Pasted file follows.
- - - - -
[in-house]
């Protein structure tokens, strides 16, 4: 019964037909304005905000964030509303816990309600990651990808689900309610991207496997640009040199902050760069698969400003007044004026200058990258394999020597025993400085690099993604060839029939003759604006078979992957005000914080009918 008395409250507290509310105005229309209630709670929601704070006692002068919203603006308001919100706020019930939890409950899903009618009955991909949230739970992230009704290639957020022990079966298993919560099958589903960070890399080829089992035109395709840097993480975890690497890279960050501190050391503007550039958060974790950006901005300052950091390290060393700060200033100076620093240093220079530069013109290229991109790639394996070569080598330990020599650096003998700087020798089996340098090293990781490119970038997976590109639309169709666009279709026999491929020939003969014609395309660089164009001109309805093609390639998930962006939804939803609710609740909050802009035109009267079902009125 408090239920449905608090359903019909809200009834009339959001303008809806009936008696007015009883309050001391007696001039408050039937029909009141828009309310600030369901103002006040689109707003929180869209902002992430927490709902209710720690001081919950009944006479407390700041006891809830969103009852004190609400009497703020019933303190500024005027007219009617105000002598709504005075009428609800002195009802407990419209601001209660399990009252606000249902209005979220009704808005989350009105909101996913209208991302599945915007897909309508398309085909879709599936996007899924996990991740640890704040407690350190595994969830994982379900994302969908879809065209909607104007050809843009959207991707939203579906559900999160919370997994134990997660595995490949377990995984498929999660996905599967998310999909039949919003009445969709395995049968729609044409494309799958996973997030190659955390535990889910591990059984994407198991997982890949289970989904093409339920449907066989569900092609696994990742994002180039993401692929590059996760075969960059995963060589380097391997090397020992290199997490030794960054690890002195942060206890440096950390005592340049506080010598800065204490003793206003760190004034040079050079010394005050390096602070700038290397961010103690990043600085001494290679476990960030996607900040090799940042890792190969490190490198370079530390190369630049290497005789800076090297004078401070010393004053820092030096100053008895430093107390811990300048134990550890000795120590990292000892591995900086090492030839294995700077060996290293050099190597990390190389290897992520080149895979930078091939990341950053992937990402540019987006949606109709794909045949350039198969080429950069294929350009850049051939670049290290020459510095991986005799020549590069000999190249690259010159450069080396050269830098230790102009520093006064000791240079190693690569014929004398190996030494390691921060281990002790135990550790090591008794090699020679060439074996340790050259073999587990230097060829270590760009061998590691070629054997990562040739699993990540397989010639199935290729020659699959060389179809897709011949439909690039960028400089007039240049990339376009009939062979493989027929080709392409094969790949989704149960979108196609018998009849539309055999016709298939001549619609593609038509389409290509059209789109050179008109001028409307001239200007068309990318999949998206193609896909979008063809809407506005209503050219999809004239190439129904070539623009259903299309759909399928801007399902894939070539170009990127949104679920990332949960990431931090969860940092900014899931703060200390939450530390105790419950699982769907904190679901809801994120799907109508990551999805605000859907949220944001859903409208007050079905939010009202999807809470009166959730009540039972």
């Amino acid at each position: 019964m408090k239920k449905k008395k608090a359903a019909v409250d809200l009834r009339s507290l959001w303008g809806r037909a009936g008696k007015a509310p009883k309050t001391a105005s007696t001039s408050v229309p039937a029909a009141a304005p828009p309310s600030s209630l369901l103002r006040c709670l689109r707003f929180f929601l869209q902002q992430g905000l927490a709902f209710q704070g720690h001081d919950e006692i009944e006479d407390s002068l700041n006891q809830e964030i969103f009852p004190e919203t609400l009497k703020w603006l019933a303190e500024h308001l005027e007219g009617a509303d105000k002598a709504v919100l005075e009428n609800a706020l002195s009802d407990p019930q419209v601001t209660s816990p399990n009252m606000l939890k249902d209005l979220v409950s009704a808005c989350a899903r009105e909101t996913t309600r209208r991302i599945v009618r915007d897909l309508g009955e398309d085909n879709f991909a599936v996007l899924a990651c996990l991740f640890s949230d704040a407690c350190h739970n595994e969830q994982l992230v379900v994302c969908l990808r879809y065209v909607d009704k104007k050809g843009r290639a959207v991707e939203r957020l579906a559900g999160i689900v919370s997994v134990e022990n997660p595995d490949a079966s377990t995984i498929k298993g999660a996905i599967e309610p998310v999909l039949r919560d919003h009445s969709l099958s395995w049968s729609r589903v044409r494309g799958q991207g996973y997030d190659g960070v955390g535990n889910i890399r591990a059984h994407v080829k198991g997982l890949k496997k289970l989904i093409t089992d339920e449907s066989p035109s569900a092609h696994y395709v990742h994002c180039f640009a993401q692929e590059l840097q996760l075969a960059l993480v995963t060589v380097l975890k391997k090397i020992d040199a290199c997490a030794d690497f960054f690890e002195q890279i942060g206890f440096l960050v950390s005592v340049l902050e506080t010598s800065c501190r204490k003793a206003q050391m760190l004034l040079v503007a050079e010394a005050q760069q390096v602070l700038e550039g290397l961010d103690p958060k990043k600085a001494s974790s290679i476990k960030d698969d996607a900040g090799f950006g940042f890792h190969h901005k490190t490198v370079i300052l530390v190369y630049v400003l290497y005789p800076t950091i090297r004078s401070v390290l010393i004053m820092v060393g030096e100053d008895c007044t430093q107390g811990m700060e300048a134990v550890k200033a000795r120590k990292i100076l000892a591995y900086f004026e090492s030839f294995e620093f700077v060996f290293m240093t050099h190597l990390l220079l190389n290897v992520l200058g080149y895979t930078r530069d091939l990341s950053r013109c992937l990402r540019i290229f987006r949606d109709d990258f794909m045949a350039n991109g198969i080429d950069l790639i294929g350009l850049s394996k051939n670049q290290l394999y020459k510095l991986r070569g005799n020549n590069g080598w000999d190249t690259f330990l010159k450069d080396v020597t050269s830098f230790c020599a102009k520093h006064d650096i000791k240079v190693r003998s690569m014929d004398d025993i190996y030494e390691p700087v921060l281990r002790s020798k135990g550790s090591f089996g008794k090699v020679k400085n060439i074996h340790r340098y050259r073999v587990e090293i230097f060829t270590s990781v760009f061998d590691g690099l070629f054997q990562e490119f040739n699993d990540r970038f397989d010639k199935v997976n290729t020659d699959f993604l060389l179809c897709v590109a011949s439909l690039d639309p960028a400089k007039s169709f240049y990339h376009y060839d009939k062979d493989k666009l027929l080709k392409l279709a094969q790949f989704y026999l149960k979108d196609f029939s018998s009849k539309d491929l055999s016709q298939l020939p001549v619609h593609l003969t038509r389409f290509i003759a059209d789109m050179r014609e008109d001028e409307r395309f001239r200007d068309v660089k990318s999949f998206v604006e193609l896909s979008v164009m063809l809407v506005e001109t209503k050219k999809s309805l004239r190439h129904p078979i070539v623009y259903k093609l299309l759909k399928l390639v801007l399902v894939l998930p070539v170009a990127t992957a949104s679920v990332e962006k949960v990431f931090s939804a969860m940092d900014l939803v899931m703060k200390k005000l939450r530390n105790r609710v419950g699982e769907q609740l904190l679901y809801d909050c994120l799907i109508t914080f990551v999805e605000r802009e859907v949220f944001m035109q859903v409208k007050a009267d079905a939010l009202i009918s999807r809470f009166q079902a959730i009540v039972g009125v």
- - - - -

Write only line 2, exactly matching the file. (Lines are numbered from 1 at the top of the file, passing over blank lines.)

């Protein structure tokens, strides 16, 4: 019964037909304005905000964030509303816990309600990651990808689900309610991207496997640009040199902050760069698969400003007044004026200058990258394999020597025993400085690099993604060839029939003759604006078979992957005000914080009918 008395409250507290509310105005229309209630709670929601704070006692002068919203603006308001919100706020019930939890409950899903009618009955991909949230739970992230009704290639957020022990079966298993919560099958589903960070890399080829089992035109395709840097993480975890690497890279960050501190050391503007550039958060974790950006901005300052950091390290060393700060200033100076620093240093220079530069013109290229991109790639394996070569080598330990020599650096003998700087020798089996340098090293990781490119970038997976590109639309169709666009279709026999491929020939003969014609395309660089164009001109309805093609390639998930962006939804939803609710609740909050802009035109009267079902009125 408090239920449905608090359903019909809200009834009339959001303008809806009936008696007015009883309050001391007696001039408050039937029909009141828009309310600030369901103002006040689109707003929180869209902002992430927490709902209710720690001081919950009944006479407390700041006891809830969103009852004190609400009497703020019933303190500024005027007219009617105000002598709504005075009428609800002195009802407990419209601001209660399990009252606000249902209005979220009704808005989350009105909101996913209208991302599945915007897909309508398309085909879709599936996007899924996990991740640890704040407690350190595994969830994982379900994302969908879809065209909607104007050809843009959207991707939203579906559900999160919370997994134990997660595995490949377990995984498929999660996905599967998310999909039949919003009445969709395995049968729609044409494309799958996973997030190659955390535990889910591990059984994407198991997982890949289970989904093409339920449907066989569900092609696994990742994002180039993401692929590059996760075969960059995963060589380097391997090397020992290199997490030794960054690890002195942060206890440096950390005592340049506080010598800065204490003793206003760190004034040079050079010394005050390096602070700038290397961010103690990043600085001494290679476990960030996607900040090799940042890792190969490190490198370079530390190369630049290497005789800076090297004078401070010393004053820092030096100053008895430093107390811990300048134990550890000795120590990292000892591995900086090492030839294995700077060996290293050099190597990390190389290897992520080149895979930078091939990341950053992937990402540019987006949606109709794909045949350039198969080429950069294929350009850049051939670049290290020459510095991986005799020549590069000999190249690259010159450069080396050269830098230790102009520093006064000791240079190693690569014929004398190996030494390691921060281990002790135990550790090591008794090699020679060439074996340790050259073999587990230097060829270590760009061998590691070629054997990562040739699993990540397989010639199935290729020659699959060389179809897709011949439909690039960028400089007039240049990339376009009939062979493989027929080709392409094969790949989704149960979108196609018998009849539309055999016709298939001549619609593609038509389409290509059209789109050179008109001028409307001239200007068309990318999949998206193609896909979008063809809407506005209503050219999809004239190439129904070539623009259903299309759909399928801007399902894939070539170009990127949104679920990332949960990431931090969860940092900014899931703060200390939450530390105790419950699982769907904190679901809801994120799907109508990551999805605000859907949220944001859903409208007050079905939010009202999807809470009166959730009540039972």